How fracking weakens Gazprom, the bedrock beneath Putin’s feet
When the head of Bulgaria’s state gas company sat down with officials from Russian energy giant Gazprom a couple of months ago to negotiate a new supply contract, it should have been an unremarkable event. Not this time.
For years, there had been no real negotiations: Bulgaria imports all its gas from Gazprom and the Russians simply dictated the terms of any deal and charged the small country up to four times the going price for natural gas. But this time Bulgaria pushed back and demanded a 20-per-cent discount. To the shock of many analysts, Gazprom agreed.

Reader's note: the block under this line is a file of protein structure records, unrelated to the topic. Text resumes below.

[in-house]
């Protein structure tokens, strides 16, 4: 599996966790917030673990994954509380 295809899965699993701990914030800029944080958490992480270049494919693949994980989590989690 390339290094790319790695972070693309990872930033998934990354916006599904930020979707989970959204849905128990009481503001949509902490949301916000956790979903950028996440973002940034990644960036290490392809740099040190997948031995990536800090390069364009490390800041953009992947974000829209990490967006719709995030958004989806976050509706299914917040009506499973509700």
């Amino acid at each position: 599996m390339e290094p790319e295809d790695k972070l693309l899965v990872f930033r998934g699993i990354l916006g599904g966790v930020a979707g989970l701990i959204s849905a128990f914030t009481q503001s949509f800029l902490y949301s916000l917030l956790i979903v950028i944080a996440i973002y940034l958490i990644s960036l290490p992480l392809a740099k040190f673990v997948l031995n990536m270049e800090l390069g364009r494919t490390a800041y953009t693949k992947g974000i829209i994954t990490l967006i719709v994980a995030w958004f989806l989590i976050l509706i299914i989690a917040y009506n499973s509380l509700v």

The concessions to Bulgaria were just the latest example of a seismic shift in energy geopolitics that is under way as Gazprom’s dominance fades. But now Gazprom is under threat. Over the past five years, the technology known as hydraulic fracturing, or fracking, has unlocked vast amounts of shale gas in the United States, Canada, North Africa and the Middle East. Suddenly gas is in abundance, prices are falling and the possibilities of shipping liquefied natural gas, or LNG, on tankers around the world seem endless.
Mr. Putin has tried to hit back, deriding fracking as dangerous and warning the EU that its competition probe could result in less gas flowing to the West.
Maintenant que l’on sait que Vladimir Poutine déteste le gaz de schiste, le processus de réconciliation entre le président russe et la gauche peut débuter.